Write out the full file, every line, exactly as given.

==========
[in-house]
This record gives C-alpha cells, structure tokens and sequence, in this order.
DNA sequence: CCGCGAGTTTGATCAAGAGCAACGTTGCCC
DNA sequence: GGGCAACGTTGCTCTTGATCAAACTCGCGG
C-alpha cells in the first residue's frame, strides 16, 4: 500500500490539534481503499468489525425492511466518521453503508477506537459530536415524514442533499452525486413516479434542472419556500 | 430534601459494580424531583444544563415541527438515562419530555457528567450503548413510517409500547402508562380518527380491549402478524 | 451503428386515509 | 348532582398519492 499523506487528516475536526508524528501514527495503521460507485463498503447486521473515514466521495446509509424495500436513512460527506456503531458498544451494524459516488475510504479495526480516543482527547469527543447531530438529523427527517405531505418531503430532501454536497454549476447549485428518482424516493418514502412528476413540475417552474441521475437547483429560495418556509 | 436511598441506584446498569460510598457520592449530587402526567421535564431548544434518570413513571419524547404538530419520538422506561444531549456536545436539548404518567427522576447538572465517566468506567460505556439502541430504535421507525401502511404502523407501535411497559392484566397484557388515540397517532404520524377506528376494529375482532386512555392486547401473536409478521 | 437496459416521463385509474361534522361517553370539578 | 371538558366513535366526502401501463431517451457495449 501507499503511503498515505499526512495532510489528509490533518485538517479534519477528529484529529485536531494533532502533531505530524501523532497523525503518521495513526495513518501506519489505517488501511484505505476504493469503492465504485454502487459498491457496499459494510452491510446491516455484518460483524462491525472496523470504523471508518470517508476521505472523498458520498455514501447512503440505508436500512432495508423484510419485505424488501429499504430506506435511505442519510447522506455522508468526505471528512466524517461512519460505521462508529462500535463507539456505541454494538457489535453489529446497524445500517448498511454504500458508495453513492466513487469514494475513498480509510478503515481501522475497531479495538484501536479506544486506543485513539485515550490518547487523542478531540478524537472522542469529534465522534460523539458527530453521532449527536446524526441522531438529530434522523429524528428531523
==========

[in-house]
This record gives C-alpha cells, structure tokens and sequence, in this order.
DNA sequence: CCGCGAGTTTGATCAAGAGCAACGTTGCCC
DNA sequence: GGGCAACGTTGCTCTTGATCAAACTCGCGG
C-alpha cells in the first residue's frame, strides 16, 4: 500500500490539534481503499468489525425492511466518521453503508477506537459530536415524514442533499452525486413516479434542472419556500 | 430534601459494580424531583444544563415541527438515562419530555457528567450503548413510517409500547402508562380518527380491549402478524 | 451503428386515509 | 348532582398519492 499523506487528516475536526508524528501514527495503521460507485463498503447486521473515514466521495446509509424495500436513512460527506456503531458498544451494524459516488475510504479495526480516543482527547469527543447531530438529523427527517405531505418531503430532501454536497454549476447549485428518482424516493418514502412528476413540475417552474441521475437547483429560495418556509 | 436511598441506584446498569460510598457520592449530587402526567421535564431548544434518570413513571419524547404538530419520538422506561444531549456536545436539548404518567427522576447538572465517566468506567460505556439502541430504535421507525401502511404502523407501535411497559392484566397484557388515540397517532404520524377506528376494529375482532386512555392486547401473536409478521 | 437496459416521463385509474361534522361517553370539578 | 371538558366513535366526502401501463431517451457495449 501507499503511503498515505499526512495532510489528509490533518485538517479534519477528529484529529485536531494533532502533531505530524501523532497523525503518521495513526495513518501506519489505517488501511484505505476504493469503492465504485454502487459498491457496499459494510452491510446491516455484518460483524462491525472496523470504523471508518470517508476521505472523498458520498455514501447512503440505508436500512432495508423484510419485505424488501429499504430506506435511505442519510447522506455522508468526505471528512466524517461512519460505521462508529462500535463507539456505541454494538457489535453489529446497524445500517448498511454504500458508495453513492466513487469514494475513498480509510478503515481501522475497531479495538484501536479506544486506543485513539485515550490518547487523542478531540478524537472522542469529534465522534460523539458527530453521532449527536446524526441522531438529530434522523429524528428531523